The RFS requires gasoline to contain a specified level of ethanol—renewable biofuels mostly from corn, but increasingly from other plant and animal substances. The law also requires the Environmental Protection Agency to periodically increase the amount of ethanol that must be used. But raising the amount of ethanol in gasoline past 10% could harm millions of car engines.
The EPA recently decided to increase the total amount of ethanol used from 11.62 billion gallons in 2014 to 18.11 billion gallons for 2016—a decision that made few people happy.
Ethanol producers are angry that the EPA succumbed to economic reality by not raising the requirement as high as they expected. But many environmentalists aren’t happy either, having come to realize that ethanol is an environmental problem, not a solution.
When the RFS was enacted, lawmakers believed that adding ethanol to the national gasoline supply would reduce reliance on oil imports. Today, ethanol’s downsides have become clear.
First, it increases the cost of driving. Current ethanol blends provide fewer miles per gallon, so drivers pay more to travel the same distance. According to the Institute for Energy Research, American drivers have paid an additional $83 billion since 2007 because of the RFS.
Second, ethanol adds more carbon dioxide to the atmosphere than it eliminates by replacing fossil fuels. The Environmental Working Group says that “corn ethanol is an environmental disaster.” The group explains: “The mandate to blend ethanol into gasoline has driven farmers to plow up land to plant corn—40 percent of the corn now grown in the U.S. is used to make ethanol. When farmers plow up grasslands and wetlands to grow corn, they release the carbon stored in the soil, contributing to climate-warming carbon emissions.” And then there is the carbon emitted in harvesting, transporting and processing the corn into ethanol.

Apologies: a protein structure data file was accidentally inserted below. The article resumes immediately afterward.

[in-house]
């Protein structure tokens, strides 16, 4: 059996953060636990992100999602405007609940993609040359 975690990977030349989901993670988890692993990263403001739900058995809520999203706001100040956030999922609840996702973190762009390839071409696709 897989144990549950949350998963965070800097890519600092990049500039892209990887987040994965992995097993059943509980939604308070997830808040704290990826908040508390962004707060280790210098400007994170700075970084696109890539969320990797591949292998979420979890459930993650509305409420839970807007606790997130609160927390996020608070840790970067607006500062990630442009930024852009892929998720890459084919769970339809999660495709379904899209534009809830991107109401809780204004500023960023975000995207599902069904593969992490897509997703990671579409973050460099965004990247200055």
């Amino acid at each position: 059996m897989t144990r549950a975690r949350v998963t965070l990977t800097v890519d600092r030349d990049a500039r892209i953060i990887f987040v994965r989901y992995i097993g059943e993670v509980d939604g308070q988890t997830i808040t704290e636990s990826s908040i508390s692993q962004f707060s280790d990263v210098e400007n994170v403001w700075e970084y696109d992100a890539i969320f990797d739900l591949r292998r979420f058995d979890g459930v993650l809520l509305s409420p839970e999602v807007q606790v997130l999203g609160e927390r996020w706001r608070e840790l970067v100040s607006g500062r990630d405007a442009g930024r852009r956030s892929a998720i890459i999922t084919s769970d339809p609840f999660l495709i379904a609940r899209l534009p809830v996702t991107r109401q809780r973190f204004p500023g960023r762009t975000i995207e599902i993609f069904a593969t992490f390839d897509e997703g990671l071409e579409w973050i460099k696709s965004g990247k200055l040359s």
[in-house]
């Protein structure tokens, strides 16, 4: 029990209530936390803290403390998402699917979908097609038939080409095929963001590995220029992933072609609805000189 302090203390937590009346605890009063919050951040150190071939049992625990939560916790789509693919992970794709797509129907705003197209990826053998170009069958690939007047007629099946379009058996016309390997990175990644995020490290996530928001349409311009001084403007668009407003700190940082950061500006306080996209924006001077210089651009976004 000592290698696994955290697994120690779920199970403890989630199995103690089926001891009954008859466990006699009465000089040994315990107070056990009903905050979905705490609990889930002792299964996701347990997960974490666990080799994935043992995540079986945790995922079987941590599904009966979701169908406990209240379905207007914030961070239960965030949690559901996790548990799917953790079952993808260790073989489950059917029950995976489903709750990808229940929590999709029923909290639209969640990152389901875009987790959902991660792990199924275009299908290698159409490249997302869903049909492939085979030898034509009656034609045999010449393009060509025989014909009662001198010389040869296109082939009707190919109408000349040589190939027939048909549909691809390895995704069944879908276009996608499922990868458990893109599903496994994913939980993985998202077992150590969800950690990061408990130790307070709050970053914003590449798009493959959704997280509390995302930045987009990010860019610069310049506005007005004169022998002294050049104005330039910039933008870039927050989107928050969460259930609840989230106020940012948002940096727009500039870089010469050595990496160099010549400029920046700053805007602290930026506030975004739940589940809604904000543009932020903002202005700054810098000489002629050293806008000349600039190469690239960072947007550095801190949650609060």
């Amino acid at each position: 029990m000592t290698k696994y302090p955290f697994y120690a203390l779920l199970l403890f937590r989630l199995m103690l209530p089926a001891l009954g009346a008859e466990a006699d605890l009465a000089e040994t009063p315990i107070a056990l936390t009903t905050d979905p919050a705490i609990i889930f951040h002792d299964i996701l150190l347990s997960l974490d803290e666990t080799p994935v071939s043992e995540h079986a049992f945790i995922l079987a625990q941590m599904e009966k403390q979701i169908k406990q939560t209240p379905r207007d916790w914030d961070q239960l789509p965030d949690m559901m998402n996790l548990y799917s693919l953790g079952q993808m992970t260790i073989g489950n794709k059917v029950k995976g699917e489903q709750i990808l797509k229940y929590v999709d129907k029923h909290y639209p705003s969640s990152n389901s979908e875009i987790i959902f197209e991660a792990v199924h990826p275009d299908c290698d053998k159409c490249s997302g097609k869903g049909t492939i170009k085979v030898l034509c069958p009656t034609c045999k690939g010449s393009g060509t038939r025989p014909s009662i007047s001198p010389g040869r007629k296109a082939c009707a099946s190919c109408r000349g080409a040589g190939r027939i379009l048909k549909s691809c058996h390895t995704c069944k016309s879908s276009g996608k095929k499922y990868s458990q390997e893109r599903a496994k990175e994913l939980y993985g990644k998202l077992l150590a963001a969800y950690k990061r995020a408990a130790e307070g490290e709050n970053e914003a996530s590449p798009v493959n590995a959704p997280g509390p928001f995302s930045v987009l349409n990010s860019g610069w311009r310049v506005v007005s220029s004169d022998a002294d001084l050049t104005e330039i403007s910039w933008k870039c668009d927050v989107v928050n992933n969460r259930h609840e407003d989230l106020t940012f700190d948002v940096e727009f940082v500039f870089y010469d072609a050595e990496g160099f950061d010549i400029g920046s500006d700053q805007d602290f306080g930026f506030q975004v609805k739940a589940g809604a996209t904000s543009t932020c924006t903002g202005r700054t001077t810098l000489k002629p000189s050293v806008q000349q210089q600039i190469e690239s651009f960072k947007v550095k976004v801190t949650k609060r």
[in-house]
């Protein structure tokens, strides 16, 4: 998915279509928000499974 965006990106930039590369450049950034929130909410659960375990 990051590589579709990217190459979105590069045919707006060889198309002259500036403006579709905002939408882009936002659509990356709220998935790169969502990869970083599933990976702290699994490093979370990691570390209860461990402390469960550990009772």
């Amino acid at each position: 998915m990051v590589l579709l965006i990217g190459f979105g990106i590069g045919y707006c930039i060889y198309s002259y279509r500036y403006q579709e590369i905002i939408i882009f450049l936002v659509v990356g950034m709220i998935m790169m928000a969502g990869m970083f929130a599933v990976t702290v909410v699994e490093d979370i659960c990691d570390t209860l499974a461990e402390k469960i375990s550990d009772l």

The Congressional Budget Office notes that “available evidence suggests that replacing gasoline with corn ethanol has only limited potential for reducing emissions (and some studies indicate that it could increase emissions).”
Finally, the U.S. no longer needs renewable fuels to reduce its dependence on energy from foreign sources. Thanks to expansion in the oil and gas industry, the U.S. has outdistanced Russia and Saudi Arabia to become the world’s top oil and natural-gas producer. The U.S. could become energy independent in five years, according to the U.S. Energy Information Administration, but only if crude oil prices are high enough to keep American producers operating.